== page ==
Tuesday, December 6, 2011

The Gap Year by Sarah Bird

As I read Austinite Sarah Bird’s most recent novel The Gap Year, I  felt such a strong connection to her writing style and humor, and the setting, theme and characters of the book, I couldn’t help but wonder if she and I are twins separated at birth.  The two main characters of The Gap Year are Camille (Cam) Lightsey and her daughter Aubrey. Cam is a single mom who has given up on men, but has never gotten over her one true love, ex-husband Martin, the bohemian philosopher she fell in love with on a European backpacking trip. Unfortunately, Martin eventually became more interested in seeking his ultimate “being” then the “being” he sprouted in Cam's uterus, so he deserted her and the babe to hide in a cult for 16 years.

Cam raises Aubrey alone struggling to get her into the best schools, the cutest clothes and with the right kids. Absurdly, she’s also a hippy snob who thinks that people who send their kids to the best schools, dress them in designer labels and push them into cheerleading and football are poseurs. Cam is a Lactation Consultant living in a part of town where the word ‘lactation’ is never uttered, but she longs to live where dreadlocked, Birkenstocked, patchouli-reeking women gather in pocket parks, openly breast-feed their four-year olds, and share their hopes for world peace.

Surprise, surprise! Cam raises a daughter who is a conflicted rebel, which terrifies Cam because she sees herself in her daughter. Teen Aubrey is clueless about what she believes, but certain about what she doesn’t believe: anything that her mom does. She despises the popular-kid clicks and then falls in love with the captain of the football team. She resents her abandoning dad but lets him in her life via Facebook. The classic life-and-family struggles ensue and we see ourselves and find comfort in knowing that we’re not alone in the universe of family craziness. Click On Read More Below...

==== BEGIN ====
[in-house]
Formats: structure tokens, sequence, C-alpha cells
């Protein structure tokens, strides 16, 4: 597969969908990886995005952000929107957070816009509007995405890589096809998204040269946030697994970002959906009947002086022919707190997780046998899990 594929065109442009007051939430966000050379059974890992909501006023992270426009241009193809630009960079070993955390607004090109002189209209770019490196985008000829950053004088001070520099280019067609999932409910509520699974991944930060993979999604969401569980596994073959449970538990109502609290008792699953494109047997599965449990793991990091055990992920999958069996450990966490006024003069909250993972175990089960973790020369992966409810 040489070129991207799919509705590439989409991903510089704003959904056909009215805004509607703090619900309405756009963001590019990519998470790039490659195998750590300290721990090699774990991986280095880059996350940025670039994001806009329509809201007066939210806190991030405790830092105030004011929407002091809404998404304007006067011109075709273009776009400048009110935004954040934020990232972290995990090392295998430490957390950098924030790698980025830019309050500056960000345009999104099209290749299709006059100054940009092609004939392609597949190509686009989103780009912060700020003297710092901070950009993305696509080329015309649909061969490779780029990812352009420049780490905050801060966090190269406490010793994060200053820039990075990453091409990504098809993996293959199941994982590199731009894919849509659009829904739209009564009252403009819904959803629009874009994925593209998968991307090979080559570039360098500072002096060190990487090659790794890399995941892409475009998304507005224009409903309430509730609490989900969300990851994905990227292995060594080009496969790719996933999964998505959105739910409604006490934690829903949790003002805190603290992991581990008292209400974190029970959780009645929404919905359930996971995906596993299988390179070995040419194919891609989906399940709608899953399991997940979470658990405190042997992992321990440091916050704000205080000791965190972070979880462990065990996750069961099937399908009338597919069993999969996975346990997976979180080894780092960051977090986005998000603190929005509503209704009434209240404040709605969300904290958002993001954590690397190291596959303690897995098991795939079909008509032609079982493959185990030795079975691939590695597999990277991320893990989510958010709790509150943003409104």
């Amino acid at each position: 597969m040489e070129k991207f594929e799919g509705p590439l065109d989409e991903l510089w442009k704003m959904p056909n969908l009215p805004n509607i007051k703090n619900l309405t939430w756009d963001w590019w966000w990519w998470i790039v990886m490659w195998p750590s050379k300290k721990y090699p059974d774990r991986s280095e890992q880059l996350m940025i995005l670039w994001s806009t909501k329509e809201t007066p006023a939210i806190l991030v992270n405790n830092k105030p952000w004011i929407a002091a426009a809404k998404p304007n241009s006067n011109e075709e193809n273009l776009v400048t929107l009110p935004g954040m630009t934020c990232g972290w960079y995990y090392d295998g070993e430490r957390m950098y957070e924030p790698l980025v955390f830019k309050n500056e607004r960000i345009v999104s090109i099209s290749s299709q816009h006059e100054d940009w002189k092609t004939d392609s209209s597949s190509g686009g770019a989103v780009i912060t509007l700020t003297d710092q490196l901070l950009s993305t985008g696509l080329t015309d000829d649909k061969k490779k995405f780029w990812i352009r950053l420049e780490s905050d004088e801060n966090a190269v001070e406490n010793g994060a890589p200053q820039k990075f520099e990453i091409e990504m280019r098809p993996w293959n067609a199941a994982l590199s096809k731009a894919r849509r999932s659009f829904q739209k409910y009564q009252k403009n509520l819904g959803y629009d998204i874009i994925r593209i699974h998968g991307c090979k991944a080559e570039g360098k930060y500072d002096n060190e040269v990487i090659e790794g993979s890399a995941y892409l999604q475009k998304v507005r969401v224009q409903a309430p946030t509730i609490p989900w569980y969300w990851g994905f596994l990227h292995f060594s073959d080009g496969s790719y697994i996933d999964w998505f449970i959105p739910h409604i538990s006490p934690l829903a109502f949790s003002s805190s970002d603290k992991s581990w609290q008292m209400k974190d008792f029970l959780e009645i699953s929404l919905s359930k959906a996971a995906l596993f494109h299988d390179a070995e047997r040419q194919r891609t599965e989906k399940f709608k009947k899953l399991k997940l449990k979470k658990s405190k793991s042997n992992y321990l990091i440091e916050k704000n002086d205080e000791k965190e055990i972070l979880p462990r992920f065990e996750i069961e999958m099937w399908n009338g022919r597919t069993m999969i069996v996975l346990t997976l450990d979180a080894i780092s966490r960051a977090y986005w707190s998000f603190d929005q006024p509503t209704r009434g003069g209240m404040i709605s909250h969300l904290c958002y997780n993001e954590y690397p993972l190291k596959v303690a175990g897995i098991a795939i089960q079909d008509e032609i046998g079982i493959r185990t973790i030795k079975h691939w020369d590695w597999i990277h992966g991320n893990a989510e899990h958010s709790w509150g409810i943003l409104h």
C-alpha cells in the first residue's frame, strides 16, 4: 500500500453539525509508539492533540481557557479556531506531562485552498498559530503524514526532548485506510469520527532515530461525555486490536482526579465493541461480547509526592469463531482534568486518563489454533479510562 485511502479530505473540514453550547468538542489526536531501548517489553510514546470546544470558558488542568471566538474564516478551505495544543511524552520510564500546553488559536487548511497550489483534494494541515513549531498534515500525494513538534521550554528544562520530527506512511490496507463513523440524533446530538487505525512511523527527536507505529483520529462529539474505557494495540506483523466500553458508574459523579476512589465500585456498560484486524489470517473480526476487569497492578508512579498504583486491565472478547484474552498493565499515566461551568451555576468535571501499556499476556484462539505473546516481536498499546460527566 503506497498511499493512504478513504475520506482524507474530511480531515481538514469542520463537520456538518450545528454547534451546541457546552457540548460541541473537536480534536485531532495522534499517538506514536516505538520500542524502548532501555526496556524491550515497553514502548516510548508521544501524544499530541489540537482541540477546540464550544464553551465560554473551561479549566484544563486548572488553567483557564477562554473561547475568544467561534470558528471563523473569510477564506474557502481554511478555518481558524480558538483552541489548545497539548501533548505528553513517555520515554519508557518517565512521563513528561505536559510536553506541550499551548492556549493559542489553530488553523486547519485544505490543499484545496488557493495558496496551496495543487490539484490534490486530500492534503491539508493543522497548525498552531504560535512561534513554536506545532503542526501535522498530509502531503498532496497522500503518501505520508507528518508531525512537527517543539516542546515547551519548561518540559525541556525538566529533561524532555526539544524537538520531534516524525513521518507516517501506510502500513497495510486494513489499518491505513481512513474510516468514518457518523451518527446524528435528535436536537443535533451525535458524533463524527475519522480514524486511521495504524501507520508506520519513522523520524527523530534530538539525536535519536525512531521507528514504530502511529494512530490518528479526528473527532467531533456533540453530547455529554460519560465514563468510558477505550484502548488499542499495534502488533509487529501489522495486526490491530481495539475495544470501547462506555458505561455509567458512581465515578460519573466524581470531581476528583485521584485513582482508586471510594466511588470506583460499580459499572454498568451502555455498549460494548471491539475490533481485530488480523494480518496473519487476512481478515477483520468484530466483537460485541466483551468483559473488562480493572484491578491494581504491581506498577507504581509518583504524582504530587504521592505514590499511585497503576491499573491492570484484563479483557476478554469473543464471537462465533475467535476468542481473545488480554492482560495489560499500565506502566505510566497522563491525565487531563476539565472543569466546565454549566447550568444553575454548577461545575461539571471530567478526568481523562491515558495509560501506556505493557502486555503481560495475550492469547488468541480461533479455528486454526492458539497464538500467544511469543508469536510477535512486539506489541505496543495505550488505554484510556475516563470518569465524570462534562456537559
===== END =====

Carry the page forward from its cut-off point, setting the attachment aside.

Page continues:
I loved that Bird (pictured) didn’t give us perfect characters or a perfect ending. Life is just not that tidy. We stumble through most of it barely keeping our noses above the lapping waves and, occasionally, fall into bliss. I also loved that Bird hinged everything on the imperfect, unique and pure bond of family.

Complaining reviewers gritched that Cam and her edgy best-friend Dori’s dialogue were implausibly witty; the breast-feeding stories were more information than they wanted; and that the mother and daughter conflict is an over-hashed theme. Reviewers who loved The Gap Year (including yours truly) swooned over Bird’s sense of humor, how well she drew the characters, and the grace with which she segued between the story perspectives of Cam and Aubrey

Sarah Bird is a campy and sagacious writer with a delectable vocabulary.  The Gap Year isn’t perfect, but it’s damn near. 


  1. Faulting writers for too clever dialogue--it's like saying Aaron Sorkin's characters are just too smart, too eloquent. My response is that it's a pleasure hearing people live up to more than their potential. We've only got so much time on earth; why bog things down with dialogue that takes too long to get to the point?
    Speaking of writing, "Life is just not that tidy. We stumble through most of it barely keeping our noses above the lapping waves and, occasionally, fall into bliss."--that's some very good writing there. Newphew Jack

  2. Thanks Jack!! Couldn't agree more (re: living up to more than potential). Appreciate the comment and the compliment.